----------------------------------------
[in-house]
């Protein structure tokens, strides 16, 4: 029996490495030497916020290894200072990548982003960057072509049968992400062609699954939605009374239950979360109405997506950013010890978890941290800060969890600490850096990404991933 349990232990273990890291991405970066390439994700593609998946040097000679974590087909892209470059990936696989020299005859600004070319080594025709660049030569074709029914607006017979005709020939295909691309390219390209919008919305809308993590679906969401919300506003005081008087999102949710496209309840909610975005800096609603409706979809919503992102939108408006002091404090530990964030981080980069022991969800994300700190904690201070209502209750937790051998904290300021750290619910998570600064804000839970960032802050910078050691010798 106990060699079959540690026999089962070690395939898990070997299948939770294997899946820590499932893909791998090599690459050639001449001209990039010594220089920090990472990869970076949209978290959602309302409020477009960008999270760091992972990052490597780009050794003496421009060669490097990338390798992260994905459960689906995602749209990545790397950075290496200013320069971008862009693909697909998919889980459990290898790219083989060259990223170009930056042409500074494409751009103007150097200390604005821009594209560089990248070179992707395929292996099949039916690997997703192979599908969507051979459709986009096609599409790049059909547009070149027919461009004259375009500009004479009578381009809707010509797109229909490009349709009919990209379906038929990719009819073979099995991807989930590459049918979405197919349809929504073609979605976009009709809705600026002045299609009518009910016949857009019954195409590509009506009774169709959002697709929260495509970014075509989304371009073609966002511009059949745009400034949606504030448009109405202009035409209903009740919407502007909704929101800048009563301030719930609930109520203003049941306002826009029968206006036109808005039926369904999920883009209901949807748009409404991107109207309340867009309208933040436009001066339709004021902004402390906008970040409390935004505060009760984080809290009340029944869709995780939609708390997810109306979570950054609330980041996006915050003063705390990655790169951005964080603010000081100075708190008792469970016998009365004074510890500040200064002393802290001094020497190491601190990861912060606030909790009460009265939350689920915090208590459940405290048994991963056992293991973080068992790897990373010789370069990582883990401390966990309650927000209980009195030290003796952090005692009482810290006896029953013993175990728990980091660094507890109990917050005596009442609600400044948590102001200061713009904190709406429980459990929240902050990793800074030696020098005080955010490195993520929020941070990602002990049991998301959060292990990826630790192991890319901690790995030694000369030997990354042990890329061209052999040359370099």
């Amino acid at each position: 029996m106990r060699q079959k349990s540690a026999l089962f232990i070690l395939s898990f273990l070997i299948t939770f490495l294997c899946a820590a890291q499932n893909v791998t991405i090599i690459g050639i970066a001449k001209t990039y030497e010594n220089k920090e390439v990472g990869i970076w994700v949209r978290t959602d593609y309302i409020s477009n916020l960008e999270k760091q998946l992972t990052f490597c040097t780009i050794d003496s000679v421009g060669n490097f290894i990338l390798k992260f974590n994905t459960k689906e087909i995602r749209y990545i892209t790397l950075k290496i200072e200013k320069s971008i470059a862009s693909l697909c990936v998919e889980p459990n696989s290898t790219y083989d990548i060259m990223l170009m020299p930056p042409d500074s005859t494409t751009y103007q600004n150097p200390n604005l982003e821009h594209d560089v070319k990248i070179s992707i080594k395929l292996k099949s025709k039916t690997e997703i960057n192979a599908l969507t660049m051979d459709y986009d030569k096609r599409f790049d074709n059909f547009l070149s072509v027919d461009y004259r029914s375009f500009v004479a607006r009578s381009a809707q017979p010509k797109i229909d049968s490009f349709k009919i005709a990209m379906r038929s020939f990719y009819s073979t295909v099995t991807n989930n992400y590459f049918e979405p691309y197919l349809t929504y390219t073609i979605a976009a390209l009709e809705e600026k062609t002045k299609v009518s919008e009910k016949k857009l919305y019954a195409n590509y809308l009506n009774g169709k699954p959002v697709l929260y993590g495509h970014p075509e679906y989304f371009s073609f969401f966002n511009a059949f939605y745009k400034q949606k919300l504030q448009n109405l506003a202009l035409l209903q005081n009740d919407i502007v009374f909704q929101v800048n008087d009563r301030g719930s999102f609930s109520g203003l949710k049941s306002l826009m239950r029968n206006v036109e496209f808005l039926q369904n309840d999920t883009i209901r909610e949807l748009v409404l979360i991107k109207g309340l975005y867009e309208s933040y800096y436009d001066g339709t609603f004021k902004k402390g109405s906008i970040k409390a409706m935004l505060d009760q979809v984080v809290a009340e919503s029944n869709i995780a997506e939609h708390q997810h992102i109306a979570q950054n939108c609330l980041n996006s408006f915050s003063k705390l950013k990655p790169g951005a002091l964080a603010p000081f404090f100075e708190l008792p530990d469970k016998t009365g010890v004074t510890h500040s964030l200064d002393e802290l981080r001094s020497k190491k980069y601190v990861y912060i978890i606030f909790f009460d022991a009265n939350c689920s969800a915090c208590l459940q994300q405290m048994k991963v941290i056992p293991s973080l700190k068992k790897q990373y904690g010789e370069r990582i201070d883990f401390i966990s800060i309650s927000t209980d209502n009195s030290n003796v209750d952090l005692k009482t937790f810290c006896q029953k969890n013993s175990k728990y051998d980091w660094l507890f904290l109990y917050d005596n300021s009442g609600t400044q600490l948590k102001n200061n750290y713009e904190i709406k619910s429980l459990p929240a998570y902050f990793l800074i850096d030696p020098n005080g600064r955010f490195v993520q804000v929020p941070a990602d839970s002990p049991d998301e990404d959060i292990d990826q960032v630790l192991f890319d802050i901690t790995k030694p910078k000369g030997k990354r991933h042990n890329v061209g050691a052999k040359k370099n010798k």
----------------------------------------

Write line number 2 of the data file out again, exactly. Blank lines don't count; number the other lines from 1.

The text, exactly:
């Protein structure tokens, strides 16, 4: 029996490495030497916020290894200072990548982003960057072509049968992400062609699954939605009374239950979360109405997506950013010890978890941290800060969890600490850096990404991933 349990232990273990890291991405970066390439994700593609998946040097000679974590087909892209470059990936696989020299005859600004070319080594025709660049030569074709029914607006017979005709020939295909691309390219390209919008919305809308993590679906969401919300506003005081008087999102949710496209309840909610975005800096609603409706979809919503992102939108408006002091404090530990964030981080980069022991969800994300700190904690201070209502209750937790051998904290300021750290619910998570600064804000839970960032802050910078050691010798 106990060699079959540690026999089962070690395939898990070997299948939770294997899946820590499932893909791998090599690459050639001449001209990039010594220089920090990472990869970076949209978290959602309302409020477009960008999270760091992972990052490597780009050794003496421009060669490097990338390798992260994905459960689906995602749209990545790397950075290496200013320069971008862009693909697909998919889980459990290898790219083989060259990223170009930056042409500074494409751009103007150097200390604005821009594209560089990248070179992707395929292996099949039916690997997703192979599908969507051979459709986009096609599409790049059909547009070149027919461009004259375009500009004479009578381009809707010509797109229909490009349709009919990209379906038929990719009819073979099995991807989930590459049918979405197919349809929504073609979605976009009709809705600026002045299609009518009910016949857009019954195409590509009506009774169709959002697709929260495509970014075509989304371009073609966002511009059949745009400034949606504030448009109405202009035409209903009740919407502007909704929101800048009563301030719930609930109520203003049941306002826009029968206006036109808005039926369904999920883009209901949807748009409404991107109207309340867009309208933040436009001066339709004021902004402390906008970040409390935004505060009760984080809290009340029944869709995780939609708390997810109306979570950054609330980041996006915050003063705390990655790169951005964080603010000081100075708190008792469970016998009365004074510890500040200064002393802290001094020497190491601190990861912060606030909790009460009265939350689920915090208590459940405290048994991963056992293991973080068992790897990373010789370069990582883990401390966990309650927000209980009195030290003796952090005692009482810290006896029953013993175990728990980091660094507890109990917050005596009442609600400044948590102001200061713009904190709406429980459990929240902050990793800074030696020098005080955010490195993520929020941070990602002990049991998301959060292990990826630790192991890319901690790995030694000369030997990354042990890329061209052999040359370099």